You can see the small hole at the bottom of the threaded hole in the side of the ram. If the ram was being used as intended, hydraulic oil would be pumped through the original fitting, in through that small hole, and into the cavity below the piston of the ram. That pressurized oil would then extend the ram's piston.
We'll be using the ram in exactly the opposite direction, with force applied to the ram's piston by tooling that we are pressing. The piston will then pressurize the oil under it, which will exert pressure through the small hole and into the hydraulic gauge we are about to install into the side of the ram.
First, though, we must extend the ram's piston so that it has some room to travel when a force is applied to it.
Using a coarse threaded screw and a pair of pliers, insert the screw into the hole in the center of the ram's piston, cock the screw sideways, and wiggle the piston until it gradually slides out of the ram about 1/2 inch.
Sliding the Piston out of the Ram's Body
As the piston is slid out of the ram's body, air will be sucked into the cylinder under the piston, through the threaded hole in the ram's side. If the fitting hadn't been removed, air wouldn't be able to enter the ram there, and the piston would not be able to be extended.
The cylinder below the piston is now full of air. We want that area to be full of hydraulic oil instead, though. Grab the piston gently with a pair of pliers, and move the piston slightly in and out of the ram, as you add hydraulic oil to and through the threaded hole in the ram.
Each inward motion of the piston will expel a little air from the cylinder. Add some oil to the hole, and pull the piston outward slightly, sucking the oil into the cylinder. Repeat this until no more air is expelled from the cylinder, and the threaded hole remains full of oil.
Bleeding Air Out of the Ram's Cylinder, as Oil is Added
Topping-Off the Oil in the Ram's Threaded Hole
It is important that all the air has been bled out of the ram's cylinder, and that it has been filled with hydraulic oil, with the piston extended about 1/2 inch.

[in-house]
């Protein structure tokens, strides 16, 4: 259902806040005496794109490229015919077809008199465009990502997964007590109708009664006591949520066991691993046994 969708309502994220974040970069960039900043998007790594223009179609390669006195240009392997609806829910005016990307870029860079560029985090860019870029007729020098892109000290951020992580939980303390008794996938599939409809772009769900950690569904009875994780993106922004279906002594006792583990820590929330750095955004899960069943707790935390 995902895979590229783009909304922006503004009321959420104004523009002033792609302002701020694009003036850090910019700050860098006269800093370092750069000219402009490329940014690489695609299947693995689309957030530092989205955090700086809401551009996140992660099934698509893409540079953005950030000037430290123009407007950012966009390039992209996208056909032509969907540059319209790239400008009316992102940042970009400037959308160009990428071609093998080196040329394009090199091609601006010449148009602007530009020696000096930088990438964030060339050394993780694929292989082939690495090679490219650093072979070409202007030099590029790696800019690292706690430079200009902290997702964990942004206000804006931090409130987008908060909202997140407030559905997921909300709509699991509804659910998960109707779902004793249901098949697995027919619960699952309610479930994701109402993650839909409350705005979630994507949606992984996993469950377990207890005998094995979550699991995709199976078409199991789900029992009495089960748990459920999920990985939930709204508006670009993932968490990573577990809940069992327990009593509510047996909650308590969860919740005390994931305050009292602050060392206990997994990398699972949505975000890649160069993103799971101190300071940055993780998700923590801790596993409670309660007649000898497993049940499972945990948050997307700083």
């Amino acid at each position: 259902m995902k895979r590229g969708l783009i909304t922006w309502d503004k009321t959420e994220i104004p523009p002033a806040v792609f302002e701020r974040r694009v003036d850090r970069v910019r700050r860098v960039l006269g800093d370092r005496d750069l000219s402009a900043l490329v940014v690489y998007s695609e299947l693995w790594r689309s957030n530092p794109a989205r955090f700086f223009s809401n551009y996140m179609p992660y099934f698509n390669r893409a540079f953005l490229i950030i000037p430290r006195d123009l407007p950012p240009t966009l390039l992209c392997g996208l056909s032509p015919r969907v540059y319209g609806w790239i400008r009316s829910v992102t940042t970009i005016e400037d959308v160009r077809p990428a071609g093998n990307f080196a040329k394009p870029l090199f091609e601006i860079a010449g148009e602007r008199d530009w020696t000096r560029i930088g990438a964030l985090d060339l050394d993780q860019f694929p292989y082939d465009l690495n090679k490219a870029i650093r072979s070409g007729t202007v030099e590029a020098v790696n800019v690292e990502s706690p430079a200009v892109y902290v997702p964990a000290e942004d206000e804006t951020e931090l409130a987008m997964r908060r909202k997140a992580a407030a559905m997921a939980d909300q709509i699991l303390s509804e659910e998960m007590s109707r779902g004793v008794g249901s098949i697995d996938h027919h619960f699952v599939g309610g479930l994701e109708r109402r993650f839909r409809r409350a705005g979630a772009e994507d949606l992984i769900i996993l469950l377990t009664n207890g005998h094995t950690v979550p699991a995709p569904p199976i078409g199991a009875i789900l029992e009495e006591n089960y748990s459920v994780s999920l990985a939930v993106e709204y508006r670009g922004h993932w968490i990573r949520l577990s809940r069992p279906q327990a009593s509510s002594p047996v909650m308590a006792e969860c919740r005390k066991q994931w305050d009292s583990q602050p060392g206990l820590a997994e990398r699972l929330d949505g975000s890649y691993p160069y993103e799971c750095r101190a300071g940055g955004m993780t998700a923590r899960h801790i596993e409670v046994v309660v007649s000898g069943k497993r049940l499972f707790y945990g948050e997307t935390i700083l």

Wrap the threads on the hydraulic gauge with 4-5 turns of teflon tape. Looking at the end of the threaded base, the tape should be wrapped onto the threads in a clockwise direction, which will tighten the wraps as the threaded fitting is screwed into the ram's body.
Wrapping the Gauge's Connection Fitting with Teflon Tape
Make sure the tape does not wrap down onto the base of the fitting. Once again, we don't want tape debris getting into the hydraulic oil inside the ram.
Completed Teflon Tape Wraps, Not Going Down Onto the Fitting's Inside End
Now, screw the gauge into the ram, tightening the connection by holding the ram with the padded pliers, once again, and the gauge's base with a wrench. Tighten the gauge until the connection is good and tight and leakproof, and the face of the gauge faces upwards when the ram is on a flat surface.
Tightening the Gauge into the Ram
Hydraulic Gauge and Ram Body Correctly Oriented
The force gauge unit is now ready to use. If all the air was bled correctly out of the ram's cylinder, any weight applied to the ram's piston should create a pressure in the hydraulic oil, which will result in a pressure reading on the gauge. Since oil is barely compressible, the piston will not move noticeably no matter how much pressure is applied to it.
If there is air in the system, though, the piston will move down under a force, and the gauge will have to be removed in order to bleed the rest of the air out of the ram. New teflon tape would have to be used in that case, ensuring that no old tape gets into the ram's oil.
There should never be enough force applied to the unit to move the gauge's needle past its maximum reading, which is 2000 PSI on the original gauge dial.=
Calibrating the Gauge DialThere is one final modification which we can make to this unit to make it nice and functional. As it stands, the gauge will not directly read out the amount of force applied to the ram, yet.